Dr. Pearl E Grimes, director of the Vitiligo and Pigmentation Institute of Southern California, told Dermatology Times that treating hyperpigmentation "is not a one-trick pony — it requires a stable, all moving synchronously, dancing and bobbing to achieve a win." With every approach, the consistent use of high-SPF sunscreen is important so you're not taking two steps forward and one step back. Unprotected sun exposure can easily undo all the progress that you've made.


Unsightly veins on face and body

Sun, hormones, genetics, or just the passage of time, are the reasons some of us end up with spider veins on the legs or broken capillaries (telangiectasias) on the nose and cheeks. They're blue, purple, or red flat thin lines — the result of weakened, dilated veins  — which branch out in twisted or weblike patterns under the skin. They're not harmful but once you've got them, spider veins and broken capillaries are not going to go away on their own, according to Medical News Today.


Treating this annoying problem is luckily pretty easy under a dermatologist's care, though the procedure can set you back some bucks. "A lot of people are bothered by the appearance of these blood vessels, and they don't know they can be treated," says Dr. Joshua Tournas, a dermatologist at Banner Health in Arizona. For spider veins on the legs, says the Cleveland Clinic, a saline solution from sclerotherapy or heat from lasers will collapse unsightly tiny varicose veins and leave you with clearer skin. For broken capillaries, different types of lasers and light therapies, and electrocauterization, are first-line treatments. 

Painful or itchy warts

Shaking hands and turning doorknobs are some common ways you can catch warts. These skin-colored hard bumps, which are dome-shaped or flat and feel rough to the touch, are caused by a common virus. So if you have dry, cracked skin or a tiny cut or scratch on your fingers, that's the welcome mat for the human papillomavirus to come marching in. "HPV is ubiquitous," says dermatologist Dr. Conway Huang, an associate professor of dermatologic surgery and cutaneous laser surgery at the University of Alabama at Birmingham (via WebMD). "We all come in contact with it."


Your dermatologist will be able to diagnose and treat the wart and get it to fall off by freezing it with liquid nitrogen or by using topical medicines or laser therapy, says the Cleveland Clinic. There are plenty of over-the-counter patches and ointments too, but warts have deep roots, says The Dermatology Center of Indiana. So, nonprescription solutions may not reach deep enough to destroy all of the wart.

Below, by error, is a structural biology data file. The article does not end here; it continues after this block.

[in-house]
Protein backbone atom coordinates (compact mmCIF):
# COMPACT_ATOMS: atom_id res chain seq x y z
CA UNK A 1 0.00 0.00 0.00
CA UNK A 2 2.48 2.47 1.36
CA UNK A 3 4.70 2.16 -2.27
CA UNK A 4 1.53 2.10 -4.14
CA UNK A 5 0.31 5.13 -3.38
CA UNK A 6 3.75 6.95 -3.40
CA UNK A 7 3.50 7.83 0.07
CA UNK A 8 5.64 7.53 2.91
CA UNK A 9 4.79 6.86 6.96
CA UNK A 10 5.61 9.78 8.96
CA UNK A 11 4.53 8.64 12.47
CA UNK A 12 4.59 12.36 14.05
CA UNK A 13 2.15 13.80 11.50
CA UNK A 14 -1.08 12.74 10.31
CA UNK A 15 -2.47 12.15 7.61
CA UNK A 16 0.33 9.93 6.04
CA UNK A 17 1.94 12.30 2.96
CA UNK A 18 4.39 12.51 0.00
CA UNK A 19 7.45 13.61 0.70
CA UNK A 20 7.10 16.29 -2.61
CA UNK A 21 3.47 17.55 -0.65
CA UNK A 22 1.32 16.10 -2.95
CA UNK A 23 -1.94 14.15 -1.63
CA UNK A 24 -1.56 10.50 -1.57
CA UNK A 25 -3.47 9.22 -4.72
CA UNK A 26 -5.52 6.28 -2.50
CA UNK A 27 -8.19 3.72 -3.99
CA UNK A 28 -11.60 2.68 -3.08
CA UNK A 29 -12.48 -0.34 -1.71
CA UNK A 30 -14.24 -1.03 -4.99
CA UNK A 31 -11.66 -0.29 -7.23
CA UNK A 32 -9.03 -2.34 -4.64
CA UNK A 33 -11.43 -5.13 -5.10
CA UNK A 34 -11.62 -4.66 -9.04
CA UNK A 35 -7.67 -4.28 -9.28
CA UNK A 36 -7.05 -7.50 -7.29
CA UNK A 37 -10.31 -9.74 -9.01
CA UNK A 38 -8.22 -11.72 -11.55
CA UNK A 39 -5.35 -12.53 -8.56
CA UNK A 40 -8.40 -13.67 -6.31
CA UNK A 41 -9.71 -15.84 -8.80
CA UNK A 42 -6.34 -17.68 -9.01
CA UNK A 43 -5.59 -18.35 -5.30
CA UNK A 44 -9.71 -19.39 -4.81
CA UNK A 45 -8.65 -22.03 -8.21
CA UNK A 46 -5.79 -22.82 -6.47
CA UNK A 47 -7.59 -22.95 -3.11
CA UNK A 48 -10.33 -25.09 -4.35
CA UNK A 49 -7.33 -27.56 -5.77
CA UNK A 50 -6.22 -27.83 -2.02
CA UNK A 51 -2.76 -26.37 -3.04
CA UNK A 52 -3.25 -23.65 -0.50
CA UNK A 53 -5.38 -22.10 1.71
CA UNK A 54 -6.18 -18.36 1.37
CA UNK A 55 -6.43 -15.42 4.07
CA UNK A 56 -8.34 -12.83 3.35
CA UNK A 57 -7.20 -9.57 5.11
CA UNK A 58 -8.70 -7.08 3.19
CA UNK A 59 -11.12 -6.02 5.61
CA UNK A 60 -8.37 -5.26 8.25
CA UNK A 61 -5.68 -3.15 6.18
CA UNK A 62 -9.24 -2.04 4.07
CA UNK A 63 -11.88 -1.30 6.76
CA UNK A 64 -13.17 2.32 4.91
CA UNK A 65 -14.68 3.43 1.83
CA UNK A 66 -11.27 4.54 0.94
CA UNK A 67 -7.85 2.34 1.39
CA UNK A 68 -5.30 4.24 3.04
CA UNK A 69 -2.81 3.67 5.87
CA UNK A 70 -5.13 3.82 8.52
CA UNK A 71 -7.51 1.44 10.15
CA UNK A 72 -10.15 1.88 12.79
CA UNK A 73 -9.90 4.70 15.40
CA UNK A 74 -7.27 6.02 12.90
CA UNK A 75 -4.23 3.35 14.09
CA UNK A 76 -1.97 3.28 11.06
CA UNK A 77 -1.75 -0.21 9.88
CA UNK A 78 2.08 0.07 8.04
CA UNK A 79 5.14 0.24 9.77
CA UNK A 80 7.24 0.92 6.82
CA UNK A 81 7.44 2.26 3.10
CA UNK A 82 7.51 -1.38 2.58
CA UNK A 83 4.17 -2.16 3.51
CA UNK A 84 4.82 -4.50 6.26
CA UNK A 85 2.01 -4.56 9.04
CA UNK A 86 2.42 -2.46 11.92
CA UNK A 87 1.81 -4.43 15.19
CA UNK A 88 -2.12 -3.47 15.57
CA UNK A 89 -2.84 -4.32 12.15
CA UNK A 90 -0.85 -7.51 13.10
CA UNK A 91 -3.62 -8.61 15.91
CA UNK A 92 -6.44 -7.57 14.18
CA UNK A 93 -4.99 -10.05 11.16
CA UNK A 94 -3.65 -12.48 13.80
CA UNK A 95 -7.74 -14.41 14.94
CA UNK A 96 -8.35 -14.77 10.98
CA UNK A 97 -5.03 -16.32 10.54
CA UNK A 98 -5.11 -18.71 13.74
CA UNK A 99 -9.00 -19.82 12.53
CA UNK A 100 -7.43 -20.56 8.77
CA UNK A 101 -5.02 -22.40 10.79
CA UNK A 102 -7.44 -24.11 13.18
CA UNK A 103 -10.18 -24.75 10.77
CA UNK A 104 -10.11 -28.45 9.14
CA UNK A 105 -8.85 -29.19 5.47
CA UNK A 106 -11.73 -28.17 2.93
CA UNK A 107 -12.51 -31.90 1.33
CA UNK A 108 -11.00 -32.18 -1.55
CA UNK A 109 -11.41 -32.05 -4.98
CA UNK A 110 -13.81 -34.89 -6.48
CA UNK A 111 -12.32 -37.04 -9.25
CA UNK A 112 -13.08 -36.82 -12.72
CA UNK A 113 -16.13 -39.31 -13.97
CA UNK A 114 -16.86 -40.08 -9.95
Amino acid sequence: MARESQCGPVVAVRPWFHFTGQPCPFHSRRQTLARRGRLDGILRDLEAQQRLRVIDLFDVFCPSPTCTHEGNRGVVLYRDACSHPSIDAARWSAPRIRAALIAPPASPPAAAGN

Scars you want to look better

Scars fade over time, but if you want to remove or further minimize them, it's not always easy. There are so many different types of scars — raised hypertrophic, thick keloids, and contractures — and each type will require a different approach. Your age, skin color, scar location, and how long you've had it, are other important factors when deciding on a treatment. So seeking out a specialist with the skill and experience to improve the look of your scar is going to make a difference in the final result, says the American Academy of Dermatology.


Examining your scar is the first step so your dermatologist can recommend an effective treatment. Lots of good options exist, such as pressure therapy, retinoids, silicone sheets, lasers and other light treatments, microneedling, fillers, corticosteroid injections, cryosurgery, and scar revision through surgical excision.

Melanin-rich skin is another consideration when deciding on options, as it's more likely to be irritated and inflamed by peels and lasers, or become darker in the areas treated. "Not every procedure we do in lighter skin is good for darker skin," warns Dr. Jasmine Onyeka Obioha, a Cedars-Sinai dermatologist. "So patients have to be really intentional in seeing someone who is experienced with a diverse patient group."


It's been a year since your annual skin check-up

Dermatologists are trained in detecting skin cancer, the most common form of cancer in the U.S., per the Cleveland Clinic. If you have a family history of skin cancer or have spent a lot of time baking in the sun, or using tanning beds, annual skin checks are especially recommended. "Being at increased risk doesn't mean you'll get skin cancer, but you may need to start regular screenings in case you do get skin cancer and it can be caught early," says dermatologist Dr. Benjamin Kelley of Scripps MD Anderson Cancer Center in California.


During an exam, your dermatologist will examine your skin from head to toe, looking for anything that appears suspicious for cancer. They'll often use a bright light or a magnification instrument called a dermatoscope, says Cancer Research U.K.. Anything that grabs your doctor's attention as possibly being cancerous or precancerous will get photographed and likely numbed and nipped out for a trip to a lab for biopsy.